Featured, Lifestyle, Writing

Eating with a Stranger

December 3, 2018

Have you ever eaten with a stranger? Not just someone you don’t know well, but someone you’ve never seen before? If you had that opportunity, what would you talk about?

Would you exchange light pleasantries, keeping to the weather, “how about those Mets?” Or would you take a chance on a deeper conversation and possibly learn something unexpected?

I’d want to learn about the person sitting opposite me. Where are you from? Tulsa, really? I’ve never been to Tulsa. What did you like about living there? Do you miss it? What brought you here?  I’d keep the conversation going by asking more specific questions, stopping only when I think I’m getting too personal.

Do you have kids? Grandkids? Do you have any pictures? Pay attention to those this stranger chooses to share. If they are on her cell, you can scroll through several. If he pulls a couple from his wallet, ask their ages. If they are older, what are they doing? You can learn an awful lot by how a proud parent or grandparent talks about family.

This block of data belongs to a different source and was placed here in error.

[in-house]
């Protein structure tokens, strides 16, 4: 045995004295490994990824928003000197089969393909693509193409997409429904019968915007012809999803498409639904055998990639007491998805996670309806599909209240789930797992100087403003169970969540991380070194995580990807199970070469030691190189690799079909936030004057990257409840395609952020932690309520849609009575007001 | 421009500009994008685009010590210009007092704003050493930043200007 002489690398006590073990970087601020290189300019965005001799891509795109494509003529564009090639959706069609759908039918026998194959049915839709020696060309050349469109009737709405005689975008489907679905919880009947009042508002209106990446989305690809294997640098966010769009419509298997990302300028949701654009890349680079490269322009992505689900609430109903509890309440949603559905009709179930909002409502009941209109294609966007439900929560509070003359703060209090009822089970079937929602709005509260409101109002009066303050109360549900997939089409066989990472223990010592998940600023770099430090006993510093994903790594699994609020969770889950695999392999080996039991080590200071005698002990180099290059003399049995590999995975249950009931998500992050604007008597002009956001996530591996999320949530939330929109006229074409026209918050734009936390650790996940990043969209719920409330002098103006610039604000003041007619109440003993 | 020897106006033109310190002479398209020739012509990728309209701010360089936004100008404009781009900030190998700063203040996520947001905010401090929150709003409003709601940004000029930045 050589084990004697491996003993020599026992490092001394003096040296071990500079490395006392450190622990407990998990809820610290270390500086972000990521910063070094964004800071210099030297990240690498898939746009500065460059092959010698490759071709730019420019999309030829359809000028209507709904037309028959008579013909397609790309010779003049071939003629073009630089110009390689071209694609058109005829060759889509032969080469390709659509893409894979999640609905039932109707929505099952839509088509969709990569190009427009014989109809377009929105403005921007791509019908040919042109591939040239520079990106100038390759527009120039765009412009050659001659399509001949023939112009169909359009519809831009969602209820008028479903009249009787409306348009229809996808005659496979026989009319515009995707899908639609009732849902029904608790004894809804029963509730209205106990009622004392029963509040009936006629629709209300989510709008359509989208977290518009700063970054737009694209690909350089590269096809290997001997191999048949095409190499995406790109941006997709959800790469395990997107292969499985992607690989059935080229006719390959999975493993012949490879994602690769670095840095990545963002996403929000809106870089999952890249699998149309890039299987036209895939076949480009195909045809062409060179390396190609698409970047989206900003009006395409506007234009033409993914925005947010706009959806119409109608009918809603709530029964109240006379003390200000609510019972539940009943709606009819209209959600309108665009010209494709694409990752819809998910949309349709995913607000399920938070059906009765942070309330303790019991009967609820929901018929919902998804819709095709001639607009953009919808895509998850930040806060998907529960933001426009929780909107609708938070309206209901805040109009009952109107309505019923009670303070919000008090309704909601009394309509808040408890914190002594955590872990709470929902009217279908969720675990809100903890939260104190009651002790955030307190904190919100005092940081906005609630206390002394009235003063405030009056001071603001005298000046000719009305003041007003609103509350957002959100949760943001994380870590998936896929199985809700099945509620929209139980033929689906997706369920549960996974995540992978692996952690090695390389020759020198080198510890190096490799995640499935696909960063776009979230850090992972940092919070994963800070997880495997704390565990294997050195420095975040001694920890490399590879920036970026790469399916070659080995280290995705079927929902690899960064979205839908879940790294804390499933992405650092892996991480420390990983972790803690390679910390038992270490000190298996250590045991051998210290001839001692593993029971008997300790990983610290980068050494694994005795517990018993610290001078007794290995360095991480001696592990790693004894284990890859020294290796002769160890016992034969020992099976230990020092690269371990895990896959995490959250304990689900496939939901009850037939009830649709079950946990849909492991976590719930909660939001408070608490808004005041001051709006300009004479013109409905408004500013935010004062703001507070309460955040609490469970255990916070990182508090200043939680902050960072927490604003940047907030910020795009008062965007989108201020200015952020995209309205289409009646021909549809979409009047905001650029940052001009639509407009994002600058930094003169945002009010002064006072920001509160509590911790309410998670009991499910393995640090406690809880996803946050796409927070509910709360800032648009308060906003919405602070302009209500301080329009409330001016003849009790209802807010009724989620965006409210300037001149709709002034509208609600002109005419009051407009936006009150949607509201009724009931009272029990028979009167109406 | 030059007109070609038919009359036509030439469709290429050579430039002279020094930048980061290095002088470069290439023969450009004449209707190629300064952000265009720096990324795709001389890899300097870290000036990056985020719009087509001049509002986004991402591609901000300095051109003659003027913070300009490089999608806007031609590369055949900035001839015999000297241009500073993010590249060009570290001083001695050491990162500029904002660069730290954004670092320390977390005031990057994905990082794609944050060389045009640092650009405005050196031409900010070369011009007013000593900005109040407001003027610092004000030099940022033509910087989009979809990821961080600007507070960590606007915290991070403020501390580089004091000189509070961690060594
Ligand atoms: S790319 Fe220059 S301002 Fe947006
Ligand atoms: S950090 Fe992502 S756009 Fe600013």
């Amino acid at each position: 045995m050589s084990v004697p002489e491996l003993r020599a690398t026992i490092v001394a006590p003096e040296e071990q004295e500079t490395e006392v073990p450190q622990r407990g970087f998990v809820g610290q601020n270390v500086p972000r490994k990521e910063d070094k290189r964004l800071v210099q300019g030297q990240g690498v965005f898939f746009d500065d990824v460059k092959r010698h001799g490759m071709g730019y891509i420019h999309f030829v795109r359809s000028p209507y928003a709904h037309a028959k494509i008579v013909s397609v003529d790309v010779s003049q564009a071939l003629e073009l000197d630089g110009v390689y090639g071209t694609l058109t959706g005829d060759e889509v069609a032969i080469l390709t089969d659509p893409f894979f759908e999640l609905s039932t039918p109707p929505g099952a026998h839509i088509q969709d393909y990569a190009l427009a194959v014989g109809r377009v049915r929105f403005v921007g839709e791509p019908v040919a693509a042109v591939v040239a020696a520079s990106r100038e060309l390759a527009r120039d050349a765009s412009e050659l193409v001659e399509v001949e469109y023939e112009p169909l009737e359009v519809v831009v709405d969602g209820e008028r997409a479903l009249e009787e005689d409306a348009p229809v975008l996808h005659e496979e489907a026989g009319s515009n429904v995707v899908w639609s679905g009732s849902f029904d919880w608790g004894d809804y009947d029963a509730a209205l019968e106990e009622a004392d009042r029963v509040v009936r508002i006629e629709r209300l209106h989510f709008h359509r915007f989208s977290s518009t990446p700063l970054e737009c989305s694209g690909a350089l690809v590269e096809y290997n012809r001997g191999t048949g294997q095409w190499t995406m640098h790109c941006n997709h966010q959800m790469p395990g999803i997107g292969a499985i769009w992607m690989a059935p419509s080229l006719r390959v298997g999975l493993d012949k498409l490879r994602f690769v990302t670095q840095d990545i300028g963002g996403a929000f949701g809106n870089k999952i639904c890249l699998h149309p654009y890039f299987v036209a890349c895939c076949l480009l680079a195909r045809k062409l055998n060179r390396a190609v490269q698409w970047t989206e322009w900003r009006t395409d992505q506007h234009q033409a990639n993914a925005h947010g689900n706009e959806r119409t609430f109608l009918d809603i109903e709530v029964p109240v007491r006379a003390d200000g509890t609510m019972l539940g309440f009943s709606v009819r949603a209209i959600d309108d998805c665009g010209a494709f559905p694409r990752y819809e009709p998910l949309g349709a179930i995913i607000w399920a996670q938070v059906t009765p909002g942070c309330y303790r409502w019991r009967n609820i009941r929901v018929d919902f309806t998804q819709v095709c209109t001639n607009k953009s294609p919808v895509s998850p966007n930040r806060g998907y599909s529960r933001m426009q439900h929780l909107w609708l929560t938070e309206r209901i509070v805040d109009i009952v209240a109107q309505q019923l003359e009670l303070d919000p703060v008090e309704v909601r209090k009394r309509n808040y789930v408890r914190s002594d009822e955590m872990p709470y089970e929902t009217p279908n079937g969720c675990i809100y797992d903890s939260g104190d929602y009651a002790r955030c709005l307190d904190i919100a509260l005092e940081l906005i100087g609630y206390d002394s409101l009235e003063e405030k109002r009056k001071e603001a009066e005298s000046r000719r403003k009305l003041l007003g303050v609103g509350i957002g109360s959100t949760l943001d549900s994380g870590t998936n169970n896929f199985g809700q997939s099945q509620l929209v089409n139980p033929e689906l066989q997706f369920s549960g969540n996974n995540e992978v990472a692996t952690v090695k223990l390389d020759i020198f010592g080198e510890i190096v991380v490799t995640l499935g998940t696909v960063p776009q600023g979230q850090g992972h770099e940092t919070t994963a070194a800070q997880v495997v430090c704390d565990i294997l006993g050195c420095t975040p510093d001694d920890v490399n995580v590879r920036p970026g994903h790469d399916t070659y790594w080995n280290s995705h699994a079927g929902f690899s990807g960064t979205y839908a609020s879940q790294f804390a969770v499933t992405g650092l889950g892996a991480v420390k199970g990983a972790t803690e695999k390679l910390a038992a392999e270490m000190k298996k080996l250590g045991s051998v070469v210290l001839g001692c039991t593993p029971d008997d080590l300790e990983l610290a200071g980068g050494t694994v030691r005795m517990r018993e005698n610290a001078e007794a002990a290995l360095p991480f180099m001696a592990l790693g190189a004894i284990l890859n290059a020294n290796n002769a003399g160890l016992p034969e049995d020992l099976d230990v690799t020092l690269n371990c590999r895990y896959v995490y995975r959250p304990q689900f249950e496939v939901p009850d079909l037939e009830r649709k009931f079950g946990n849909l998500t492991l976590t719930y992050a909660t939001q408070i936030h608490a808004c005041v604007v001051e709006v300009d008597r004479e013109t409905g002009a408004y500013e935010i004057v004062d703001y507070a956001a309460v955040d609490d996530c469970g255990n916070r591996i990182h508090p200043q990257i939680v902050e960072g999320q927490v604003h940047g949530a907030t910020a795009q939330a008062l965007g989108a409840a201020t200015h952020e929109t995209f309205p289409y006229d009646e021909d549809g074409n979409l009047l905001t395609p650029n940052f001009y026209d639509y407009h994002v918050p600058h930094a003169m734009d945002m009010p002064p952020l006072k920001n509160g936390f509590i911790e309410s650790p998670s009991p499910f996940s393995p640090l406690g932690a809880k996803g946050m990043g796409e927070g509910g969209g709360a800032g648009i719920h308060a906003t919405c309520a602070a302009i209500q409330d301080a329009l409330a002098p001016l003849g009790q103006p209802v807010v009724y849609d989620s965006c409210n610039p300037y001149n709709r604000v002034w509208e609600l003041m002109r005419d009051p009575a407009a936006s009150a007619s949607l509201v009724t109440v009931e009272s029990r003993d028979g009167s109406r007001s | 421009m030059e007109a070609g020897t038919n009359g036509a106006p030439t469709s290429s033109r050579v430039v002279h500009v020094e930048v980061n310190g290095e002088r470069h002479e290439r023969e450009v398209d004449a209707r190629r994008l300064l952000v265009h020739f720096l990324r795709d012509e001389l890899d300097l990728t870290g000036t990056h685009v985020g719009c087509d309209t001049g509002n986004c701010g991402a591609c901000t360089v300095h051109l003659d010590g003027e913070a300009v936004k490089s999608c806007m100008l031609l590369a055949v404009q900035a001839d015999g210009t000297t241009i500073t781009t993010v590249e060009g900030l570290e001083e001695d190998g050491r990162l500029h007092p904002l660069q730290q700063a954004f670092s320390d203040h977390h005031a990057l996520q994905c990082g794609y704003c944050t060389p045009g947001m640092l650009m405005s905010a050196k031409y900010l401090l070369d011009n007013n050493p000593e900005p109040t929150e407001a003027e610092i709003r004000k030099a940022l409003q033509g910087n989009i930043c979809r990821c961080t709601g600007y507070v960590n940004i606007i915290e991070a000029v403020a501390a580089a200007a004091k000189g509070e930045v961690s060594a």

Steer away from those really touchy subjects. I never ask a person’s politics, religion, even their ethnicity, if I think it’s undetermined. If, on the other hand, this stranger wears a symbol of a specific religion, and you want to learn more about it, why not ask, “will you tell me about your religion?” You might learn something that will change your mind.

What I find uncomfortable is meeting strangers and have them force their ideas on me. As strangers, you don’t know if I have a son who is gay, have lost a child to cancer/drugs/texting while driving. You don’t know my political beliefs. Please don’t tell me all about your biases on these subjects. You don’t know me. And you won’t because I’ll exit the conversation as quickly as possible.

But, if you want to share in a manner where we can exchange ideas, even if they are on the opposite end of the spectrum, then I’ll engage until we talk ourselves dry.

‘Tis the season to reach out. Take a few minutes to meet a stranger. Listen, learn. You’ll be a better person for doing so.


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